INTO THE ULU is the permaculture design and consulting arm of Edible Garden City. We are based in Singapore and Malaysia.
Ulu (ooh-loo): Malay term used to denote the wildness and remoteness of a place, with connotations of backwardness.
Permaculture is a term coined by Bill Mollison and David Holmgren in 1978, but really founded way before that collectively by humanity, inspired by Nature. It is a design system based on ecological principles. You design your surroundings such that you work with, rather than against nature. It is about designing sustainable human settlements, and preserving and extending natural systems. While agriculture is a key part of it, permaculture also addresses natural building, appropriate technology, sustainable living, and even proposes an alternative global nation. Learn more.
Our Approach to Design
We design landscapes based on the permaculture ethics of:
- Care for the earth,
- Care for the people,
- Return of surplus.
Our experience is gained from years of working in diverse environments across tropical Asia. From the leached compacted soils of Singapore to the rich volcanic soils of Indonesia, from tree-sheltered gardens to exposed rooftop farms, from sandy soils by the beach to eroded red clay soils. These experiences have given us insights that cannot be gained by specializing on any particular site.
We design systems as a whole. We consider the lay of the land, the existing vegetation, the soil condition, food production, climate-appropriate housing, water management, fertility cycles, waste minimization, biodiversity, ornamental value, and much more.
We put ourselves in the users’ shoes. We think about the maintenance requirements after the initial build and whether resources allow for that. We minimize costs and work within budget. We try to foresee problems that might arise in the long-term.
During implementation, our methods tend to be less invasive and less energy intensive. We do not level slopes or strip existing vegetation bare. We try to find a balance between the use of gas-guzzling big machinery and the long-term benefits of some earth sculpting. We never use chemical fertilizers or pesticides. We never design solely for aesthetics or follow global trends.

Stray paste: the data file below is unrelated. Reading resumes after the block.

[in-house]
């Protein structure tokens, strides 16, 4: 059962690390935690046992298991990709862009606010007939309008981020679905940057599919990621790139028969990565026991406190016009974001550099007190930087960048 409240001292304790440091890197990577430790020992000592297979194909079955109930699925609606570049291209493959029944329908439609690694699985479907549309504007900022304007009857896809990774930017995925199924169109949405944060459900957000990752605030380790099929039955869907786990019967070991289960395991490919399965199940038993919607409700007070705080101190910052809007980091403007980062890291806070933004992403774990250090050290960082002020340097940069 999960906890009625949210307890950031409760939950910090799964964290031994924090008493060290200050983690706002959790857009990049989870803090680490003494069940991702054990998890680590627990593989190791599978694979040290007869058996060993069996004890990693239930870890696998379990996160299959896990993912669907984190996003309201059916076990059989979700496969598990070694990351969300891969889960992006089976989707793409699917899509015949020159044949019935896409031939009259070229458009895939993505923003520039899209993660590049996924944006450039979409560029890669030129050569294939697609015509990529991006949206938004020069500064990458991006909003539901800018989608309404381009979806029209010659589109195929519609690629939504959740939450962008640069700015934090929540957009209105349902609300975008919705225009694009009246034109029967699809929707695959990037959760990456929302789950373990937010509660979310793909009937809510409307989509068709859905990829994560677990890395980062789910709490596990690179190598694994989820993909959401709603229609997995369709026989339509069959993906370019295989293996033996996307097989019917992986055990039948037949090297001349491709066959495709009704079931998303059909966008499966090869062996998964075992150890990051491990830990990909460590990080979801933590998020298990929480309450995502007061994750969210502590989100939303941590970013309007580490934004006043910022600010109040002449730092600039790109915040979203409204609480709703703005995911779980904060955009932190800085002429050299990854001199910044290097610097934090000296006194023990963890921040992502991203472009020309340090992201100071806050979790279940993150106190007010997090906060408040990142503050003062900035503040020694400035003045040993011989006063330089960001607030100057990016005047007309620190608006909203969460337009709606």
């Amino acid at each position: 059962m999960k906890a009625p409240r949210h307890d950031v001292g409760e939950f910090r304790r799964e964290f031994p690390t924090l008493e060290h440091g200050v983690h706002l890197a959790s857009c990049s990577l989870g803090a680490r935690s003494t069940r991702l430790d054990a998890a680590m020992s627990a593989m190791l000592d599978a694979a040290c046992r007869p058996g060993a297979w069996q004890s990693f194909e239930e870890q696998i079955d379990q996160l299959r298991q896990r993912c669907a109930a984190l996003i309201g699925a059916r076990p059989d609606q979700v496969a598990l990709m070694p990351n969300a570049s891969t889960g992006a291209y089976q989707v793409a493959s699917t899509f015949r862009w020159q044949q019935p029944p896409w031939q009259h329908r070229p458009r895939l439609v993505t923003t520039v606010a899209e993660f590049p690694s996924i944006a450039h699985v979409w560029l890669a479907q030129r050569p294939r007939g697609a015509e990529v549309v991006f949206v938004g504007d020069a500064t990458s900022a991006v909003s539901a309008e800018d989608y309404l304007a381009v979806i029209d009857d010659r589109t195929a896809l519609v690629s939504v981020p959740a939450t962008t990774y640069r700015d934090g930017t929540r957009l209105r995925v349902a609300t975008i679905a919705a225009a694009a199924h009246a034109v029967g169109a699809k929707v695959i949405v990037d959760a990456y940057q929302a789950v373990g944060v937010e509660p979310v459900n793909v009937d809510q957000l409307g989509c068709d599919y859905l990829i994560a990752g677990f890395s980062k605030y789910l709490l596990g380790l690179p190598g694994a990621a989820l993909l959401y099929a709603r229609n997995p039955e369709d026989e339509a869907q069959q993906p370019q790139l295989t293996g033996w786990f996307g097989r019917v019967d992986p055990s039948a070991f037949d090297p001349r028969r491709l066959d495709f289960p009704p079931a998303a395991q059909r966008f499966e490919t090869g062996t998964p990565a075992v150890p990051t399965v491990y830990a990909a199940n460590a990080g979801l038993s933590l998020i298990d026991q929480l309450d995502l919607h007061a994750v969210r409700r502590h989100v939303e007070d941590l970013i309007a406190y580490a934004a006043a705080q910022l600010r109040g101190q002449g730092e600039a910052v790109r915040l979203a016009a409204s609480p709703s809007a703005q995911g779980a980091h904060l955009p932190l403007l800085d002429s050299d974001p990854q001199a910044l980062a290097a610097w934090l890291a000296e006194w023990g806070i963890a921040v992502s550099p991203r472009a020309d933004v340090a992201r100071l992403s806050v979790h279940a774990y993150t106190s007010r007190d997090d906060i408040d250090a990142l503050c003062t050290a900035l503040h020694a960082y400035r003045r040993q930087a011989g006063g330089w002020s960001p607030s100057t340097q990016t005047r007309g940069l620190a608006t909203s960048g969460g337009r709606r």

Some Of Our Projects
- Project Lombong: Food forest, natural farming, agroforestry, aquaculture on a 10 acre agriculture land in Johor Malaysia.
- Project Panchor: Converting a 7.25 acre oil palm plantation into a food forest at Johor Malaysia.
- Project Canossian: Food garden and natural farming in a school in Singapore.
- Project Merbok: Fruit orchard, ponds, vegetable terrace on a 1.3 acre residential in Johor Malaysia.
- Project Spectra: Edible garden on a school rooftop in Singapore.
- Project Green Valley: Natural farming Fukuoka-style on 100 sqm in Singapore.
Thomas’ interest in farming and permaculture stems from a belief that they can solve many of the global issues and crisis in humanity we are witnessing today. He wants to farm in a way that creates abundance without depleting natural resources like the soil, water, fossil fuel, and biodiversity. There are so many complex problems to be solved but he believes that, like Bill Mollison says, “the solutions remain embarrassingly simple.”
Thomas has been farming in tropical Asia since 2011, starting from the outskirts of Hong Kong close to the Chinese border, to within the mountains in rural Southeast Asia, to rooftops in downtown Singapore. He is trained in permaculture by Sandot Sukkaew of Tacomepai Thailand. He is also an ISA Certified Arborist®. Before all of this, Thomas studied finance and economics in New York before working in the finance industry for 5 years in Hong Kong.
Graduated with a degree in Business (Marketing), Imran went on to develop communities as a Constituency Manager with People’s Association. Following that, he spent the next two years gaining experience in construction and volunteering on sustainable organic farms in the tropical climate of SE Asia. He is a certified Permaculture Designer. He is an urban farmer at Edible Garden City since 2013.